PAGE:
EL PASO, Texas (Border Report) – Oscar Chacon has been working with immigrant communities in the United States for the past 24 years. What he has to say about the 2 million-plus people who have come into the country between ports of entry in the past year may surprise the average American, he says.

“By far, people in Mexico, Guatemala, El Salvador, Haiti – despite how messed up their countries happen to be – would much rather stay in their country. Indeed, most do stay in their country,” the co-founder and executive director of Chicago-based Alianza America said.

That’s because it’s human nature to love your homeland, your culture and to stick to your routine. If some opt to make a perilous and expensive journey to the U.S., it’s because their world has collapsed, Chacon said.

Oscar Cantu

“The reason most flee is they’re forced to do so,” he said. “Economic and political rights are constantly violated in these countries, which make people make the painful decision to leave. The majority love their country and want to stay there.”

The point he made this week at an online roundtable of Border Network for Human Rights is the U.S. government needs to invest in education and health in “migrant-expelling” countries, refuse to work with corrupt regional politicians and tell American companies to offer good-paying jobs and let workers unionize if they’re going to operate there.

“What we need more than anything is a new policy approach, a new set of actions and a new set of partners. That is also part of problem: Not only do we have the wrong policies, but we’ve also been partnering with the wrong people,” Chacon said, referring, for instance, to former Honduran President Juan Orlando Hernandez, now accused of criminal offenses including drug trafficking.

The activist also said Vice President Harris’ job of making a dent on the root causes of migration leaves much to be desired.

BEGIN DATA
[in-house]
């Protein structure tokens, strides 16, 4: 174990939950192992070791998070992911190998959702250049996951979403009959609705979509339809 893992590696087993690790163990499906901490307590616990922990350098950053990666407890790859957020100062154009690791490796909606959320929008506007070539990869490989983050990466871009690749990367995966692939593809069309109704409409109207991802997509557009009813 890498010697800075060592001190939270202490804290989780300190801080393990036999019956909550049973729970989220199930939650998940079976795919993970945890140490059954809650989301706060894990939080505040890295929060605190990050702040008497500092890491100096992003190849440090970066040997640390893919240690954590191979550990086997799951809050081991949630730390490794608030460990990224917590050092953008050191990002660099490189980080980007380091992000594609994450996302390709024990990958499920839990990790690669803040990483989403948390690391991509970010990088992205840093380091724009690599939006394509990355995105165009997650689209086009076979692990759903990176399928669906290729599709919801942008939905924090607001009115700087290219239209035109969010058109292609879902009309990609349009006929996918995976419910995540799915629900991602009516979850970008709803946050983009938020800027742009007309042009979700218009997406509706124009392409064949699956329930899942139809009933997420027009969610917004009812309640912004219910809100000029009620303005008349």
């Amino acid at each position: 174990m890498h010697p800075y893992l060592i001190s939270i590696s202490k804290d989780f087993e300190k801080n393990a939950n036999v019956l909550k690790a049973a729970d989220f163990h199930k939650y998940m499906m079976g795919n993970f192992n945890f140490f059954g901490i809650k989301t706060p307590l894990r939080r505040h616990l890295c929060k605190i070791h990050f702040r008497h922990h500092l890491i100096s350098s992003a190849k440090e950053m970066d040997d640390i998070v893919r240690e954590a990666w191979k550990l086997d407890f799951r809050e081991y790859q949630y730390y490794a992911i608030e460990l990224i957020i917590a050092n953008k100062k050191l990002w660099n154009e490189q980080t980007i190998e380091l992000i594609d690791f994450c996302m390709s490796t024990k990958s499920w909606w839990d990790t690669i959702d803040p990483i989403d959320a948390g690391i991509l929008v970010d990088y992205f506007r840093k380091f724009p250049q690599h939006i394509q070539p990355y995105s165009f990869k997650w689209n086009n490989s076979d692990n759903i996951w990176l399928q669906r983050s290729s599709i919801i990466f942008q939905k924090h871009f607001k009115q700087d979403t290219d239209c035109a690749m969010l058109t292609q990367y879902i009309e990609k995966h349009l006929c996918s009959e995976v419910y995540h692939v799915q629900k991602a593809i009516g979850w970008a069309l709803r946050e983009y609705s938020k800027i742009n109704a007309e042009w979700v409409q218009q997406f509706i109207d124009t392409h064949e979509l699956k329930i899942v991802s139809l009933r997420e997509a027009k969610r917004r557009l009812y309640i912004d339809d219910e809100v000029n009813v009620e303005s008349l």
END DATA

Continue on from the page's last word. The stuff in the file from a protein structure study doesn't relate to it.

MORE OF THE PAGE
“She has basically recruited a few large corporations to promise to invest ($1.5 billion) over 10 years, which is frankly a drop in the bucket,” he said. “Migrants in the U.S. sent $6.2 billion (in remittances) in a single year. The extent of the challenge is much bigger than what the United States has put forward in policy initiatives so far.”

Chacon also alleged that some of the companies Harris has recruited “are actually part of the problem.” He said the jobs they’re creating are low-paying and that they don’t allow workers to join independent labor unions.

El Paso Bishop Mark J. Seitz

El Paso Catholic Diocese Bishop Mark J. Seitz concurs that the solution to irregular migration flows lies beyond the border.

“The border is not really the issue. It’s what is sending people from the homes that they love, leaving everything that they know to come to the border,” Seitz said.

Seitz agreed that current government efforts will not be enough to solve the challenge. He likened them to a car owner intent on fixing the tires of an old car whose motor has fallen off.

“We’re left right now with an inhuman, unjust and contradictory system that doesn’t lend itself to a healthy nation nor respect for the dignity of people who are seeking to cross,” the bishop said. “Nations certainly have a right to control their border, but also have to make it possible for people to cross for a number of reasons beneficial to the receiving nation and to the individual or family that is seeking assistance.”

Other roundtable participants called for the restoration of asylum at ports of entry, the creation of welcome centers for migrants instead of detention centers, the passage in Congress of an immigration reform law – Democrats and Republicans are supporting competing initiatives – and to stop “GOP extremists” from portraying migrants as criminals and the border like a war zone.